Animation Showing How the Gottlieb System Functions
This animation demonstrates how the image missing to the right side is shifted back into the field of view of the patient. A online casino patient approaching this intersection with a right hemianopias is able to better detect the stop sign to the right when the Gottlieb Visual Field Awarenes System is inserted.
The Visual Field Awareness System has been helpful for patients with hemianoptic field loss. The system is mounted in one lens on the side of the loss. It shifts the image about twenty degrees nasally allowing it to be detected within the remaining functional field as the patients makes mild scanning movements. Following fitting with systems, patients will require training by their therapist to learn how to use the system in the real world. Scanning training is also employed to improve the patient's functional use of their remaining visual field.
Visual Midline Shift Syndrome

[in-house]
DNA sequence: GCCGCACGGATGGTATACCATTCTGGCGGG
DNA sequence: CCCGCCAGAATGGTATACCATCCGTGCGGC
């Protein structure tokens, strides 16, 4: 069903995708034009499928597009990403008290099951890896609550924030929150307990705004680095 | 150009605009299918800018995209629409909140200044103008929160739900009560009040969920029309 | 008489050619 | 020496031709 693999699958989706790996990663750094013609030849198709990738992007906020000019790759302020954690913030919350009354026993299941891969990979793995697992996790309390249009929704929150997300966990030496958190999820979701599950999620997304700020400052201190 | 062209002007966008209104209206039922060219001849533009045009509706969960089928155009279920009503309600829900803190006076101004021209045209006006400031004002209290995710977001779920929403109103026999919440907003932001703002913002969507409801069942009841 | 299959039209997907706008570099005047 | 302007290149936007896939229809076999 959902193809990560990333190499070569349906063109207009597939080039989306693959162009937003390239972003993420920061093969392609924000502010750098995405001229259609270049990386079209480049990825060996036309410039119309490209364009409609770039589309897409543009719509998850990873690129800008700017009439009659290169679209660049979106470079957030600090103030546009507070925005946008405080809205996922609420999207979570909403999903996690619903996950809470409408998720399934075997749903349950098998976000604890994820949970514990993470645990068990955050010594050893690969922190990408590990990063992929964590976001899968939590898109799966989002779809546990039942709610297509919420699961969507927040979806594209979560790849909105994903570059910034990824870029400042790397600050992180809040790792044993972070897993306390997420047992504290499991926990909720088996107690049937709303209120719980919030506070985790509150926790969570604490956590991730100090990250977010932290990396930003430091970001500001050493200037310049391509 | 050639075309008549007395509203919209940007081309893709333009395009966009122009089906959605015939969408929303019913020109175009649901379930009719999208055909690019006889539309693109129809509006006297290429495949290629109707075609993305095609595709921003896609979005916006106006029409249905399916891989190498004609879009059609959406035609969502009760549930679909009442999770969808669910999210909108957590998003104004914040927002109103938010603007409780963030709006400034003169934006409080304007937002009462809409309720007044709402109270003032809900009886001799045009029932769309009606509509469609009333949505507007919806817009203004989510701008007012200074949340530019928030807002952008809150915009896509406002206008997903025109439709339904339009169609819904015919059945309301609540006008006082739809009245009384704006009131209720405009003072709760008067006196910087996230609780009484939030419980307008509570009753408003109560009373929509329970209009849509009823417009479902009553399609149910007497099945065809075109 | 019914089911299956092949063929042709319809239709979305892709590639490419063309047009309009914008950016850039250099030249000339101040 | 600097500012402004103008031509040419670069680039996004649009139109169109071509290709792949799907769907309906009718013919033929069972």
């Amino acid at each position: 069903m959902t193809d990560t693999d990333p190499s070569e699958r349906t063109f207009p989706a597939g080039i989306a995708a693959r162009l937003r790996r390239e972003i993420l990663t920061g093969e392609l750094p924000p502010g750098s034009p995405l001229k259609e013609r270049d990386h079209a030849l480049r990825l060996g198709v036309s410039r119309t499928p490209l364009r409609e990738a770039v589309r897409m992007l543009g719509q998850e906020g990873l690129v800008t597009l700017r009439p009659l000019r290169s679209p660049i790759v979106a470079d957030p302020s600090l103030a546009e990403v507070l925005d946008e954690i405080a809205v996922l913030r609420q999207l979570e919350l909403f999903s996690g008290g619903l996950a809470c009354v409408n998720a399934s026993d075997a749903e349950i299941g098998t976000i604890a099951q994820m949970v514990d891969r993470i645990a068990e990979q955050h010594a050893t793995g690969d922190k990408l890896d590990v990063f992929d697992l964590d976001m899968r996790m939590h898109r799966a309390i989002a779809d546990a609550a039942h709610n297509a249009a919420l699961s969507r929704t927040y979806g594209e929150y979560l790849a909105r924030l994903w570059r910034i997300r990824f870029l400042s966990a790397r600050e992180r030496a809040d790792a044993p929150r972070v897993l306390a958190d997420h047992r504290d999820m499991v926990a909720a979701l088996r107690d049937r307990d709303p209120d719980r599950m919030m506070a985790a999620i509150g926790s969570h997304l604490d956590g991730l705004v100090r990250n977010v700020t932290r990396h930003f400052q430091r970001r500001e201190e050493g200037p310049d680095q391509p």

Visual Midline Shift Syndrome results from dysfunction of the ambient visual process. It is caused by distortions of the spatial system causing the individual to misperceive their position in their spatial environment. This causes a shift in their concept of their perceived visual midline. This will frequently cause the person to lean to one side, forward and/or backward. It frequently can occur in conjunction with individuals that have had a hemiparesis (paralysis to one side following a TBI or CVA). The shifting concept of visual midline actually reinforces the paralysis, by using specially designed yoked prisms that can be prescribed, the midline is shifted to a more centered position thereby enabling individuals to frequently begin weight bearing on their affected side. This works very effectively in conjunction with physical and occupational therapy attempting to rehabilitate weight bearing for ambulation.